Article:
This is not yet a storm at NVWA inspection points after Brexit

Since Brexit, meat, fish, vegetables and fruits from the United Kingdom must first be inspected before entering the Netherlands. This is done at the Dutch Food and Consumer Product Safety Authority (NVWA) inspection points at various locations in the port of Rotterdam. But it’s not really stormy there yet.

In fact, the number of inspections so far can only be counted on one hand, according to John Bowman, general manager of the Closterborough Delta Terminal. “This is completely new to our providers. The paperwork will also have to be improved.”

This is not due to the number of judges in the Netherlands, he assures. Before Brexit, there were still concerns about this, but now it is not so. “We have prepared well from forwarders, NVWA and customs, but no one knew where we stood. Everyone needs to get used to it.”

In these first weeks following the departure of the United Kingdom from Europe, reliable products from EU-approved providers are not all checked by inspectors. Documents are viewed, as is the seal of the container in which the product is carried. Product inspections occur only at random.

public health

Klosterboer at Maasvlakte has been offering veterinary inspection since 1993. Now since the United Kingdom is not part of the European Union, the same rules apply to products from the country that arrive for cargo from Asia or South America. All are third countries with strict food safety and public health regulations.

Kloosterborer processes about 24,000 pallets of refrigerated and frozen products per week: from shrimp to spare ribs and from fries to chicken. Mixed products such as sushi are also inspected. This cold store takes place in Vishal’s two inspection rooms. One is for meat and the other for fish. They are indistinguishable for odor and potential cross-contamination, but linked together with a dressing area and office.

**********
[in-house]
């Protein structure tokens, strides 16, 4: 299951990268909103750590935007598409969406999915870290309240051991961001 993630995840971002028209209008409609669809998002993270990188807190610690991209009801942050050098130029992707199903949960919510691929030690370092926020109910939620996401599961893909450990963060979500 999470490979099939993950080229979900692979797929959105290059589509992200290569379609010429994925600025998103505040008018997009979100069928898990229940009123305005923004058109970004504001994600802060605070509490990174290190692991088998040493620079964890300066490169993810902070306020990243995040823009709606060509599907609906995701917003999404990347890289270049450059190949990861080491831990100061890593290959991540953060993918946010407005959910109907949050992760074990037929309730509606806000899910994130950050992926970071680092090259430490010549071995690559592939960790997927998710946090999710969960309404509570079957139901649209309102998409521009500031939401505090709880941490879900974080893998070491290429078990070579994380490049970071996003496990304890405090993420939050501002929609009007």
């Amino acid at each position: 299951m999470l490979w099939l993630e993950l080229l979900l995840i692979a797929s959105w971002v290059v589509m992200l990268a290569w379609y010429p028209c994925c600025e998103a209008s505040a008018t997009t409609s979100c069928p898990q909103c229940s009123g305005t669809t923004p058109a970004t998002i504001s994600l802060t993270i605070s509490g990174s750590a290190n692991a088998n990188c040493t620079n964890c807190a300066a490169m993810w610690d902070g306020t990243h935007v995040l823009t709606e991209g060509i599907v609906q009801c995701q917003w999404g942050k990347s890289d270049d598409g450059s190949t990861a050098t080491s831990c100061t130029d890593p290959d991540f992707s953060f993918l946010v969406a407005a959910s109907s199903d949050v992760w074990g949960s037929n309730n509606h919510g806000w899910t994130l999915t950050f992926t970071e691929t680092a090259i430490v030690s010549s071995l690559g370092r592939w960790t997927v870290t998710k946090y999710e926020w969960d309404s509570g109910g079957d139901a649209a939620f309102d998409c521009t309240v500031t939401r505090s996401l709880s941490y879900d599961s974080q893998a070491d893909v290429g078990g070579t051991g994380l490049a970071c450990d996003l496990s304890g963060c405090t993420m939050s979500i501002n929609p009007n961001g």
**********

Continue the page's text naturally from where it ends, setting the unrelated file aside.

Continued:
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Fragrance and color

An inspection room has two metal work tables and a washing facility. There are knives in a sterilizer and a microwave to defrost the products. Bowman: “Our workers unload the container, break the seal and move some boxes from the load to this inspection location. NVWA inspectors saw a piece of frozen product and then melted it. Then they put it in for texture. Let’s check. ” Smell, etc. color and taste. They also measure temperature and provide an opinion on food safety and public health. ”

After inspection, the boxes are re-packaged and receive a new inspection seal from the Food and Consumer Product Safety Authority. Cargo can be unloaded or stored in cold stores on all other approved lots. According to Bowman, no British product has been rejected, destroyed or returned yet. Well on customs.

He does not expect to be much busier in the coming weeks than the first days after Brexit. “The British have already strategically hoarded last year. As a result, batches are now only rarely distributed. I don’t expect much congestion in a few weeks, when everyone is used to the paperwork is.”

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About the Author: Piers Parker

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